The more I think about it, the more I REALLY wish I would have tried a little harder to raise some objections (even in my so-so Japanese). This is all really basic stuff that's really easy to counter... you just need to know how to communicate well with that language.

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Obviously she is not a True Buddhist.


Seriously, all the major religions I know anything about seem to have sects that are only nominally religious and other varieties that increase in weirdness all the way up to obnoxious fundamentalism. The fundamentalists and extremists of any religion are a pain in the ass. In my limited experience, American Buddhists, particularly native converts, are pretty mellow. We probably have some Buddhist wackos lurking somewhere, but they must be rather uncommon here.

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I think those sound like Amida Buddhists, or Pure Land Buddhists. Basically, one heart-felt repetition of the phrase "Hail, Amida Buddha" has you covered for rebirth in your next life in the Pure Land, when you die in this one. Kind of like an "Admit One to the Pure Land Free" card. Off and on popular, historically. Sometimes, with rabidly militant private armies (Ikko Ikki). Touch and go popularity, though, with the warrior class on account of: 1) high probability of sudden death, 2) not much of a strain on time to worship, with 3) ties with temples and said militias as a drawback. Warriors liked the ability to make decisions on their own, hence the later, explosive popularity of Zen Buddhism, which philosophically encourages independence.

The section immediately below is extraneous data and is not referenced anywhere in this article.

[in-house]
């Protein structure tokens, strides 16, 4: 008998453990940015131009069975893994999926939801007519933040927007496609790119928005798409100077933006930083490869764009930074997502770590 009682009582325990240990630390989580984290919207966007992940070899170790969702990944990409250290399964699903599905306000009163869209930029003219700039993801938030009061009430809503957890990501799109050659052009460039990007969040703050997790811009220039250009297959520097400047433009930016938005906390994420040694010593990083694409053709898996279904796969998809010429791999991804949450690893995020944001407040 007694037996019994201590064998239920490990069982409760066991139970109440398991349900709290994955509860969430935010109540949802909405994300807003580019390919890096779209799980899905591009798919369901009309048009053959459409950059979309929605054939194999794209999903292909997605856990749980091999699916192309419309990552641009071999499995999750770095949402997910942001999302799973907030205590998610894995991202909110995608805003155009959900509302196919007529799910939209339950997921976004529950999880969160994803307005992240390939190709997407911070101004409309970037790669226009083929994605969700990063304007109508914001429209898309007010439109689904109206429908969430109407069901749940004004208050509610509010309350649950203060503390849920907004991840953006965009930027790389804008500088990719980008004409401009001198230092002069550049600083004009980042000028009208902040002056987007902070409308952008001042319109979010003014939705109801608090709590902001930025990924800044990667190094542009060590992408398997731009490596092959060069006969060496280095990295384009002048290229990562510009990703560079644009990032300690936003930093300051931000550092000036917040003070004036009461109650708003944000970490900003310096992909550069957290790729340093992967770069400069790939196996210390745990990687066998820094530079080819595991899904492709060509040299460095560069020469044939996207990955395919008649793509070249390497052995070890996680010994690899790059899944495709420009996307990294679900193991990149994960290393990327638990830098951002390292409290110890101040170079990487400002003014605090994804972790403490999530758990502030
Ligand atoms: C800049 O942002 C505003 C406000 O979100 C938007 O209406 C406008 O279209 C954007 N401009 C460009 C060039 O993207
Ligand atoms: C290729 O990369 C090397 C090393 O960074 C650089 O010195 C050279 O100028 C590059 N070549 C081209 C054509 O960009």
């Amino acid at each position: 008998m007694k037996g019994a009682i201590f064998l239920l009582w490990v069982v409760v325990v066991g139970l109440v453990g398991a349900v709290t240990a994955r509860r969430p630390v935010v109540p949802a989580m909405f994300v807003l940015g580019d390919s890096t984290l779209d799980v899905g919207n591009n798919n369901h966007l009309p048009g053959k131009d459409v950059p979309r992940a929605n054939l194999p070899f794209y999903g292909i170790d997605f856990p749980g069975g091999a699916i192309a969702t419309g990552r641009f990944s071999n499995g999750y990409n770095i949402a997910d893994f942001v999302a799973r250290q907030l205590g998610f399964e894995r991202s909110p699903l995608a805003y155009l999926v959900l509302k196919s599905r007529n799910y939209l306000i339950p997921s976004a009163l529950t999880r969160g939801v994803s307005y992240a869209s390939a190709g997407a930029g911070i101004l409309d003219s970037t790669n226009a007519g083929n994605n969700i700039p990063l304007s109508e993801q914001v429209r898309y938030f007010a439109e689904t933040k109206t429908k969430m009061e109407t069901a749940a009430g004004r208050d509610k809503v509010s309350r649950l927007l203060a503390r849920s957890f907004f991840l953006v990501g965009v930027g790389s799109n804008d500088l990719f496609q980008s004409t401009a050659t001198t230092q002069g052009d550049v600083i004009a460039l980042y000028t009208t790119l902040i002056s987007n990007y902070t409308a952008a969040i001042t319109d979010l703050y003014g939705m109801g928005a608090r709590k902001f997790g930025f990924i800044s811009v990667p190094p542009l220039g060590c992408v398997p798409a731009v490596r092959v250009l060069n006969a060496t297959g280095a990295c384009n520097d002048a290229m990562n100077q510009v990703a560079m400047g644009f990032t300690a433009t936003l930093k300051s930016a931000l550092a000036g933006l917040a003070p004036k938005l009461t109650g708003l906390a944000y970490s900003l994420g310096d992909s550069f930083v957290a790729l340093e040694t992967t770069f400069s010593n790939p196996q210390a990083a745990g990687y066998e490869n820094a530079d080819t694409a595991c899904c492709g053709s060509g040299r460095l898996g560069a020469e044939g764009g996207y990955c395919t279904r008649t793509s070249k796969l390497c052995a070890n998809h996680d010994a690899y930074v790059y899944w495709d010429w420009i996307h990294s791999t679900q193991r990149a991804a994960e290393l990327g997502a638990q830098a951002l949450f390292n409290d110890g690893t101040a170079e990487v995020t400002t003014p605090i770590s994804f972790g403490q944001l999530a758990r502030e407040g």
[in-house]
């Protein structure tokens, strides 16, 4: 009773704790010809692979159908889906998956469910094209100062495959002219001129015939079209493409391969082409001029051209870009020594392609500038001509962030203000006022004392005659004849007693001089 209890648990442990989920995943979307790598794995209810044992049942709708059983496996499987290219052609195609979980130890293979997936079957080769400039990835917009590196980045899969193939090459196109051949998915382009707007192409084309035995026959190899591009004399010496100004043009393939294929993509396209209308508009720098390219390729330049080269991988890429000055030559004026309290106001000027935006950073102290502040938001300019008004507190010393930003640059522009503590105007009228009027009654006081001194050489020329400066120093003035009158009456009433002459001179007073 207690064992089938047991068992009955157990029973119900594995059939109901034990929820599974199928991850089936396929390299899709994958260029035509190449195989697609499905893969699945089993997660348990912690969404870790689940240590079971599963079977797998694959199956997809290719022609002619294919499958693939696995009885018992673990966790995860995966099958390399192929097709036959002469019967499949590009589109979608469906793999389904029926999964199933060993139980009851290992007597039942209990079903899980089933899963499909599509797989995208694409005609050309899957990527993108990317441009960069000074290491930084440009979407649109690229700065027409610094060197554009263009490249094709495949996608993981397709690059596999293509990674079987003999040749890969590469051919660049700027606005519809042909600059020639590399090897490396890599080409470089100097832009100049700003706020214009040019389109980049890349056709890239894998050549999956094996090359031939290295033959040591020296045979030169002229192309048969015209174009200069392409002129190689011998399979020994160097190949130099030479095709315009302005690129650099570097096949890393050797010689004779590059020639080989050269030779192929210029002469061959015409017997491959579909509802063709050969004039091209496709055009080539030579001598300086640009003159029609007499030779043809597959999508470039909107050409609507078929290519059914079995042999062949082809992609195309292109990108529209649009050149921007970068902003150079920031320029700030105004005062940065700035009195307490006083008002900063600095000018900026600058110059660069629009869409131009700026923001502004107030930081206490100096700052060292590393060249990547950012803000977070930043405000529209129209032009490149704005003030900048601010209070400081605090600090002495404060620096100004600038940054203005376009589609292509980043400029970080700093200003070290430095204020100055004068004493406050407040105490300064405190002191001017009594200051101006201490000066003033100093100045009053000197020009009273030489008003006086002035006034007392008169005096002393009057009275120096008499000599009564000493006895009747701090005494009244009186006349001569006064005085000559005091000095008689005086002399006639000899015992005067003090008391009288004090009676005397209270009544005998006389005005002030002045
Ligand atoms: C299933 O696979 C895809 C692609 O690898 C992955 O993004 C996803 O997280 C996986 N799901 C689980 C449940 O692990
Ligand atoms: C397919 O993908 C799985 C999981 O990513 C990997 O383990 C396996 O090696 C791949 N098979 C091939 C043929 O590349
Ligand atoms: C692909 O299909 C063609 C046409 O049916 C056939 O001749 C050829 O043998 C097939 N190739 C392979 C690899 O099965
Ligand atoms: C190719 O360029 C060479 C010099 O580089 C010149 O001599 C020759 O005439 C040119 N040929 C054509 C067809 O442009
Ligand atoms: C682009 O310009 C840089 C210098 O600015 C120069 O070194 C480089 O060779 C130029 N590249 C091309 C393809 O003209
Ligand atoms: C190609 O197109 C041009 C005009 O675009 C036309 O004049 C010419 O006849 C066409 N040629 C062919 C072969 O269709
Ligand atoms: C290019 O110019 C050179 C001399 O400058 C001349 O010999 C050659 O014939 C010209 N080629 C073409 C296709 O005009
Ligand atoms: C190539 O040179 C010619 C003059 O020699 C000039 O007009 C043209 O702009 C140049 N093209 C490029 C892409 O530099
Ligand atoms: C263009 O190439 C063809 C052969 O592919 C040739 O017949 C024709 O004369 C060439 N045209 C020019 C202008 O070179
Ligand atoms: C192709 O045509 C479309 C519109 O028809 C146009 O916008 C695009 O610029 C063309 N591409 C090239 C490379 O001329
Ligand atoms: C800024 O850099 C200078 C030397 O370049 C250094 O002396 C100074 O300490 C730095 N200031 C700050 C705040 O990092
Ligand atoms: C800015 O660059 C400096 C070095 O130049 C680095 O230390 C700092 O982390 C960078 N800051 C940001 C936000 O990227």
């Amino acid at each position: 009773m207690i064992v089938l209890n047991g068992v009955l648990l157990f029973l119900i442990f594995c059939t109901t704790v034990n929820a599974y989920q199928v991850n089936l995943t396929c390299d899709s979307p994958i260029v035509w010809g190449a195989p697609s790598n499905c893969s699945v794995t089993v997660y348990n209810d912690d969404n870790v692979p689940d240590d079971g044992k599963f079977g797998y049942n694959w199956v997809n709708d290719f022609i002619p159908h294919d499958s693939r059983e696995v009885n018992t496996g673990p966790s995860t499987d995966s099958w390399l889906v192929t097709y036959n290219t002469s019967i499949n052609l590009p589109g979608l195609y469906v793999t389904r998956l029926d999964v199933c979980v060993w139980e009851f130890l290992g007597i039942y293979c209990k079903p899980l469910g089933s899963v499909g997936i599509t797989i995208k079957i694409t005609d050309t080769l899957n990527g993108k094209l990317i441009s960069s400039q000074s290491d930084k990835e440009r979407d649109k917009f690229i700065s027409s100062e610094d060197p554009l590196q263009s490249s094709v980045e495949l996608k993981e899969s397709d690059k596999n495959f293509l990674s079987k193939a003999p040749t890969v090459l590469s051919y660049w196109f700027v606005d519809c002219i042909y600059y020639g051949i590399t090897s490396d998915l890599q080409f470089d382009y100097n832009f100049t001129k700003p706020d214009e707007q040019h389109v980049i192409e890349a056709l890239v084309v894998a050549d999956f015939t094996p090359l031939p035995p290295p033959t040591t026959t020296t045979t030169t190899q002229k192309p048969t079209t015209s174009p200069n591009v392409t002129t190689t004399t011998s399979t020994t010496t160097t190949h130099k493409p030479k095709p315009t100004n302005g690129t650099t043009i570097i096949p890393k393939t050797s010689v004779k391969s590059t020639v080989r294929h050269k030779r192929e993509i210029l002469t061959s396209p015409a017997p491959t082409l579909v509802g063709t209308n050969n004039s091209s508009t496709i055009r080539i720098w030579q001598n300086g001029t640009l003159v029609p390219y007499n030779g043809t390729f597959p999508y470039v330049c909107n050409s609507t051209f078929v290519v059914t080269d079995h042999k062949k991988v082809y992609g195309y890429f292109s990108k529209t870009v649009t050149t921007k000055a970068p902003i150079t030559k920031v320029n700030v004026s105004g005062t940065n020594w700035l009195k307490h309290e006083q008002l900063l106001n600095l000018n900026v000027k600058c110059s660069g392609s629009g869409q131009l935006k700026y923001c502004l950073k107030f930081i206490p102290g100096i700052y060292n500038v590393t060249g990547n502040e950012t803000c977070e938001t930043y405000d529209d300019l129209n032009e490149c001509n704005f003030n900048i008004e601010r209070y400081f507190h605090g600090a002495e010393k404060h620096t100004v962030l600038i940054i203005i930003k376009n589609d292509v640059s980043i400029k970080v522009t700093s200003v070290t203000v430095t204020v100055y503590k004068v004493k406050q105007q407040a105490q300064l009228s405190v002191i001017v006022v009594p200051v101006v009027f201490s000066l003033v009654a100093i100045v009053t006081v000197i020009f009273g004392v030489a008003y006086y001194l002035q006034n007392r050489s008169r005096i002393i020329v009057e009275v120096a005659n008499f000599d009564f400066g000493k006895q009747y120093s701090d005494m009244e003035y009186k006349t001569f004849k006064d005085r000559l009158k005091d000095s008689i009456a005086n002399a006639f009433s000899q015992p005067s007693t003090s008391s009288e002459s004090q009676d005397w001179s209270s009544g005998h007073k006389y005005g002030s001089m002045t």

Of course, that's "historically speaking" - today, these are still just two versions of Buddhism in Japan. Shinto doesn't really recruit. Over-religiosity has a bad reputation in Japan, due to associations with Right-Wing militarism, and the humiliation of WW II. Today, get into whatever floats your boat, and steer clear of those that don't. "New Religions" have also sprung up, in variously cult-like forms, however (although they sound like generic Amida Buddhists, they could be one of those, too, I guess, or a new-ish variant). Just make sure you stay the HECK away from Aum Shinrikyo. Those guys are terrifying: responsible for a sarin gas attack on the Tokyo subway in 1995...